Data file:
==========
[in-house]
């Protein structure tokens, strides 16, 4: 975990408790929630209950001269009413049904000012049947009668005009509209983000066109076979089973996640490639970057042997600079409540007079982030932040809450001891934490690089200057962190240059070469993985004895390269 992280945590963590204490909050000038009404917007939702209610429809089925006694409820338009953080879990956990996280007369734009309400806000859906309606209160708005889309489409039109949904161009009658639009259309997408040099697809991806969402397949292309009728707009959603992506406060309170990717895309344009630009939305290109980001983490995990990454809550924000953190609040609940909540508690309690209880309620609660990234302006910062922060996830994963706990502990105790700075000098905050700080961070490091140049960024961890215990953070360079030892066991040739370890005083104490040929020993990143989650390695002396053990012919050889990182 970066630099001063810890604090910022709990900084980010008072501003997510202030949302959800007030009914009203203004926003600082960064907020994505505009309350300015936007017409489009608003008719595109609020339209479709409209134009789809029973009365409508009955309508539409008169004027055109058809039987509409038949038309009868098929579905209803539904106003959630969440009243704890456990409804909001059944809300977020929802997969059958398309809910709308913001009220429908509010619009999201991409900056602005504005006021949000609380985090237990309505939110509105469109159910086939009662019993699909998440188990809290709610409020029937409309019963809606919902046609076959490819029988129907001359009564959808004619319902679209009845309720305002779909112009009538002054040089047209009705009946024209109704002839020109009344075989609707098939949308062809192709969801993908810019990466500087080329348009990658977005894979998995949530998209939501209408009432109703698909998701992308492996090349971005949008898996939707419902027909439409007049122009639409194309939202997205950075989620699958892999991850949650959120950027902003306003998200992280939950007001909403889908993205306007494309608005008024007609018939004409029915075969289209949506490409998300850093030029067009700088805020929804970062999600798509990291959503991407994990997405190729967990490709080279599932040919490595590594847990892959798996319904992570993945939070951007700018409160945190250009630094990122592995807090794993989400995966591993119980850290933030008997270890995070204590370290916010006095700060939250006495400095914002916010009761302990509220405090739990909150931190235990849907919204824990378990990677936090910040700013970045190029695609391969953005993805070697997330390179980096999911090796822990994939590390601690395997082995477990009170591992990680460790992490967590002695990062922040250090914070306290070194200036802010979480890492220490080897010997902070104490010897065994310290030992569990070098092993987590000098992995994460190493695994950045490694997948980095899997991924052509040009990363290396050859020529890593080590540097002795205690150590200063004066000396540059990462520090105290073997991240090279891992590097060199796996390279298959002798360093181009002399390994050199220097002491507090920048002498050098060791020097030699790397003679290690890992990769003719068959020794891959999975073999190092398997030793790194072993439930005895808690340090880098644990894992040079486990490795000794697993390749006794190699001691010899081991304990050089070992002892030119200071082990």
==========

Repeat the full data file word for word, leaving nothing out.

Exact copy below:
[in-house]
């Protein structure tokens, strides 16, 4: 975990408790929630209950001269009413049904000012049947009668005009509209983000066109076979089973996640490639970057042997600079409540007079982030932040809450001891934490690089200057962190240059070469993985004895390269 992280945590963590204490909050000038009404917007939702209610429809089925006694409820338009953080879990956990996280007369734009309400806000859906309606209160708005889309489409039109949904161009009658639009259309997408040099697809991806969402397949292309009728707009959603992506406060309170990717895309344009630009939305290109980001983490995990990454809550924000953190609040609940909540508690309690209880309620609660990234302006910062922060996830994963706990502990105790700075000098905050700080961070490091140049960024961890215990953070360079030892066991040739370890005083104490040929020993990143989650390695002396053990012919050889990182 970066630099001063810890604090910022709990900084980010008072501003997510202030949302959800007030009914009203203004926003600082960064907020994505505009309350300015936007017409489009608003008719595109609020339209479709409209134009789809029973009365409508009955309508539409008169004027055109058809039987509409038949038309009868098929579905209803539904106003959630969440009243704890456990409804909001059944809300977020929802997969059958398309809910709308913001009220429908509010619009999201991409900056602005504005006021949000609380985090237990309505939110509105469109159910086939009662019993699909998440188990809290709610409020029937409309019963809606919902046609076959490819029988129907001359009564959808004619319902679209009845309720305002779909112009009538002054040089047209009705009946024209109704002839020109009344075989609707098939949308062809192709969801993908810019990466500087080329348009990658977005894979998995949530998209939501209408009432109703698909998701992308492996090349971005949008898996939707419902027909439409007049122009639409194309939202997205950075989620699958892999991850949650959120950027902003306003998200992280939950007001909403889908993205306007494309608005008024007609018939004409029915075969289209949506490409998300850093030029067009700088805020929804970062999600798509990291959503991407994990997405190729967990490709080279599932040919490595590594847990892959798996319904992570993945939070951007700018409160945190250009630094990122592995807090794993989400995966591993119980850290933030008997270890995070204590370290916010006095700060939250006495400095914002916010009761302990509220405090739990909150931190235990849907919204824990378990990677936090910040700013970045190029695609391969953005993805070697997330390179980096999911090796822990994939590390601690395997082995477990009170591992990680460790992490967590002695990062922040250090914070306290070194200036802010979480890492220490080897010997902070104490010897065994310290030992569990070098092993987590000098992995994460190493695994950045490694997948980095899997991924052509040009990363290396050859020529890593080590540097002795205690150590200063004066000396540059990462520090105290073997991240090279891992590097060199796996390279298959002798360093181009002399390994050199220097002491507090920048002498050098060791020097030699790397003679290690890992990769003719068959020794891959999975073999190092398997030793790194072993439930005895808690340090880098644990894992040079486990490795000794697993390749006794190699001691010899081991304990050089070992002892030119200071082990």